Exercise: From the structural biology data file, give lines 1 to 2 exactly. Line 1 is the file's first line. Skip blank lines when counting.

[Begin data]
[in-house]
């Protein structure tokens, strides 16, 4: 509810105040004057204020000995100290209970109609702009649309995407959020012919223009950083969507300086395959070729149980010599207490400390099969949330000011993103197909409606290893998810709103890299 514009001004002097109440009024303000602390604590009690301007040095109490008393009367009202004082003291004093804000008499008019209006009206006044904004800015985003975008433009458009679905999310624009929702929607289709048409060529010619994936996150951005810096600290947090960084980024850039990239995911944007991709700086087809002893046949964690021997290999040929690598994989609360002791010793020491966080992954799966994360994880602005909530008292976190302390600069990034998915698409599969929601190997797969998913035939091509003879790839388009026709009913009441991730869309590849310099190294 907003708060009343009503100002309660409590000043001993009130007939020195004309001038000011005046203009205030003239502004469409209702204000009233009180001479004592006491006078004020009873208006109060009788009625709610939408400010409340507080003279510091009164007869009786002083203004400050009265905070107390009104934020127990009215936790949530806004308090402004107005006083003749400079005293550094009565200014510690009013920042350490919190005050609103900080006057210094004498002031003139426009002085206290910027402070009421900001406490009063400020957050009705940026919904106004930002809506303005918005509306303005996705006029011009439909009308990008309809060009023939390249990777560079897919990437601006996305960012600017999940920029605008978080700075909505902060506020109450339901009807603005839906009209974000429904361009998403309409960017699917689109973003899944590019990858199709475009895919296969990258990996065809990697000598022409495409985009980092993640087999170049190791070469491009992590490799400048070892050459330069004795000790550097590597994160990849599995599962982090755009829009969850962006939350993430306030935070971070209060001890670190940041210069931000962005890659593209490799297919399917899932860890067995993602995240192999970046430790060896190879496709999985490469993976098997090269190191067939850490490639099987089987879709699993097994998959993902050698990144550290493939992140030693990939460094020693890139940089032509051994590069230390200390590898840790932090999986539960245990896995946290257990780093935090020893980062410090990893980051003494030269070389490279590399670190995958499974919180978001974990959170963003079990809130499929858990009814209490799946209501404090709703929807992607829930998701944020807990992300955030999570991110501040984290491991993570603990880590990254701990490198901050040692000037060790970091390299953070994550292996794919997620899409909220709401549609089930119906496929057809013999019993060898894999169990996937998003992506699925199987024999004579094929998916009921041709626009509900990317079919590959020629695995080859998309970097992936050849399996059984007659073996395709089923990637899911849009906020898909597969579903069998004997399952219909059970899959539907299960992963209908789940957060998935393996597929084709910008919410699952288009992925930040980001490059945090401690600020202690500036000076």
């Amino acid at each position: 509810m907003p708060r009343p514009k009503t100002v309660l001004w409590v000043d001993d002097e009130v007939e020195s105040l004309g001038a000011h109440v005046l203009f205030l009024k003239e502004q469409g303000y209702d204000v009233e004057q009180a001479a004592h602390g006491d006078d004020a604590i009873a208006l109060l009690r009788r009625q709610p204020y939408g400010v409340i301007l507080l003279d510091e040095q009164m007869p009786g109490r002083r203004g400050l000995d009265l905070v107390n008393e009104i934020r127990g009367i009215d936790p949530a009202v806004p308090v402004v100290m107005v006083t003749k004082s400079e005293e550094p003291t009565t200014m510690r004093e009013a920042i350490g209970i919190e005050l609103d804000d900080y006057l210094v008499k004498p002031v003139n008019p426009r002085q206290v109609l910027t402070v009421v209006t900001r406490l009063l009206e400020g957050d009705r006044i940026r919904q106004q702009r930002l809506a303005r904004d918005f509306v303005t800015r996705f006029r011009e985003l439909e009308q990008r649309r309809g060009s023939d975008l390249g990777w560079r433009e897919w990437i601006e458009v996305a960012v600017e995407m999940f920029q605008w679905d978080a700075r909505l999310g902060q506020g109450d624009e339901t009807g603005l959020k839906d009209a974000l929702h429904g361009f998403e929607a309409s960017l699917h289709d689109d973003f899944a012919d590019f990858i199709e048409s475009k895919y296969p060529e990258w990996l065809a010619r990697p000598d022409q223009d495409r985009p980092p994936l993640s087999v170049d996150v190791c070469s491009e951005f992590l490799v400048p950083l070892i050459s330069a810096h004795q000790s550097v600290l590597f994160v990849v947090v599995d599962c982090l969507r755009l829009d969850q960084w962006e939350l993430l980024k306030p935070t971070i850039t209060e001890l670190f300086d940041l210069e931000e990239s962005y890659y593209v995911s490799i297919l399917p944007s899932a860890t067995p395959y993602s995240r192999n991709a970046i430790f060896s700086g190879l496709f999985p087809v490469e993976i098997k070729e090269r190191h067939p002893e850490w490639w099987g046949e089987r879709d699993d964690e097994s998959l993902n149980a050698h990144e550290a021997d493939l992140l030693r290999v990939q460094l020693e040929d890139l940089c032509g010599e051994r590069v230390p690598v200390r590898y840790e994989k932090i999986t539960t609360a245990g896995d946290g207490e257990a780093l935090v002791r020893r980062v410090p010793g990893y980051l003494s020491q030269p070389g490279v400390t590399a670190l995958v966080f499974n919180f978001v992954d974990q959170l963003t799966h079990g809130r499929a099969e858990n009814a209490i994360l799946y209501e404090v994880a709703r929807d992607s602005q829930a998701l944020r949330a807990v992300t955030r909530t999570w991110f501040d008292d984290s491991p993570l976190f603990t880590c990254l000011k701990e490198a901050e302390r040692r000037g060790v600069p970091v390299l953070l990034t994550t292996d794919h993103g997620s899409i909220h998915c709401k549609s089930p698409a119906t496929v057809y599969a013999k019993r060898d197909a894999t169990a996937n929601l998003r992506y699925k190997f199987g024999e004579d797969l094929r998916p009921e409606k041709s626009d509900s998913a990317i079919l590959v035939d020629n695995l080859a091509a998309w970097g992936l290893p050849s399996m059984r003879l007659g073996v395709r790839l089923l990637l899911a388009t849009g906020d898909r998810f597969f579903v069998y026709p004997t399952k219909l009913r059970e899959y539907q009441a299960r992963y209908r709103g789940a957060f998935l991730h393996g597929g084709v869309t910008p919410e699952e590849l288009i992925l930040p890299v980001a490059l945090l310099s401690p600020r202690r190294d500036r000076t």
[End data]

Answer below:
[in-house]
């Protein structure tokens, strides 16, 4: 509810105040004057204020000995100290209970109609702009649309995407959020012919223009950083969507300086395959070729149980010599207490400390099969949330000011993103197909409606290893998810709103890299 514009001004002097109440009024303000602390604590009690301007040095109490008393009367009202004082003291004093804000008499008019209006009206006044904004800015985003975008433009458009679905999310624009929702929607289709048409060529010619994936996150951005810096600290947090960084980024850039990239995911944007991709700086087809002893046949964690021997290999040929690598994989609360002791010793020491966080992954799966994360994880602005909530008292976190302390600069990034998915698409599969929601190997797969998913035939091509003879790839388009026709009913009441991730869309590849310099190294 907003708060009343009503100002309660409590000043001993009130007939020195004309001038000011005046203009205030003239502004469409209702204000009233009180001479004592006491006078004020009873208006109060009788009625709610939408400010409340507080003279510091009164007869009786002083203004400050009265905070107390009104934020127990009215936790949530806004308090402004107005006083003749400079005293550094009565200014510690009013920042350490919190005050609103900080006057210094004498002031003139426009002085206290910027402070009421900001406490009063400020957050009705940026919904106004930002809506303005918005509306303005996705006029011009439909009308990008309809060009023939390249990777560079897919990437601006996305960012600017999940920029605008978080700075909505902060506020109450339901009807603005839906009209974000429904361009998403309409960017699917689109973003899944590019990858199709475009895919296969990258990996065809990697000598022409495409985009980092993640087999170049190791070469491009992590490799400048070892050459330069004795000790550097590597994160990849599995599962982090755009829009969850962006939350993430306030935070971070209060001890670190940041210069931000962005890659593209490799297919399917899932860890067995993602995240192999970046430790060896190879496709999985490469993976098997090269190191067939850490490639099987089987879709699993097994998959993902050698990144550290493939992140030693990939460094020693890139940089032509051994590069230390200390590898840790932090999986539960245990896995946290257990780093935090020893980062410090990893980051003494030269070389490279590399670190995958499974919180978001974990959170963003079990809130499929858990009814209490799946209501404090709703929807992607829930998701944020807990992300955030999570991110501040984290491991993570603990880590990254701990490198901050040692000037060790970091390299953070994550292996794919997620899409909220709401549609089930119906496929057809013999019993060898894999169990996937998003992506699925199987024999004579094929998916009921041709626009509900990317079919590959020629695995080859998309970097992936050849399996059984007659073996395709089923990637899911849009906020898909597969579903069998004997399952219909059970899959539907299960992963209908789940957060998935393996597929084709910008919410699952288009992925930040980001490059945090401690600020202690500036000076």